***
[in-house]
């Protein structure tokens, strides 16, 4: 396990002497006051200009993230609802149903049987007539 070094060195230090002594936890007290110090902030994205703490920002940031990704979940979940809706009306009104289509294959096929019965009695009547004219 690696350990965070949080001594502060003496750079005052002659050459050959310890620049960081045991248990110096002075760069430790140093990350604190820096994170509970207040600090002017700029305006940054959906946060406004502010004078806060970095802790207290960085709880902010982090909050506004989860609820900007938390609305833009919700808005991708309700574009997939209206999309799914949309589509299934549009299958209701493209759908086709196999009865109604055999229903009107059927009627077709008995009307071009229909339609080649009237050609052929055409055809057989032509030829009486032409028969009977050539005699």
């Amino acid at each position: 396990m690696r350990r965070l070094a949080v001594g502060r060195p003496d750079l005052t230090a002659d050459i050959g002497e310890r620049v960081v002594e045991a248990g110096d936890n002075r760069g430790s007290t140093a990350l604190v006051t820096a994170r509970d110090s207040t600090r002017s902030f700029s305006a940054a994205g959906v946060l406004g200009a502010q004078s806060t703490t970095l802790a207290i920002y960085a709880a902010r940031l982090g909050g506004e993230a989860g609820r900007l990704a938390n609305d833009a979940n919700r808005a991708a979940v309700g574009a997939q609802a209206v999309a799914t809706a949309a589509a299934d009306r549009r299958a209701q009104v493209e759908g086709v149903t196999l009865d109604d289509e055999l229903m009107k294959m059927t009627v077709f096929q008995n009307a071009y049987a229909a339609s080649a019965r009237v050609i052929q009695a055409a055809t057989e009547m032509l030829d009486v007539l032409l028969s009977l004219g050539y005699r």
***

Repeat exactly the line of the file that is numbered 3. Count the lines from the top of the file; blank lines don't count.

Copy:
């Amino acid at each position: 396990m690696r350990r965070l070094a949080v001594g502060r060195p003496d750079l005052t230090a002659d050459i050959g002497e310890r620049v960081v002594e045991a248990g110096d936890n002075r760069g430790s007290t140093a990350l604190v006051t820096a994170r509970d110090s207040t600090r002017s902030f700029s305006a940054a994205g959906v946060l406004g200009a502010q004078s806060t703490t970095l802790a207290i920002y960085a709880a902010r940031l982090g909050g506004e993230a989860g609820r900007l990704a938390n609305d833009a979940n919700r808005a991708a979940v309700g574009a997939q609802a209206v999309a799914t809706a949309a589509a299934d009306r549009r299958a209701q009104v493209e759908g086709v149903t196999l009865d109604d289509e055999l229903m009107k294959m059927t009627v077709f096929q008995n009307a071009y049987a229909a339609s080649a019965r009237v050609i052929q009695a055409a055809t057989e009547m032509l030829d009486v007539l032409l028969s009977l004219g050539y005699r």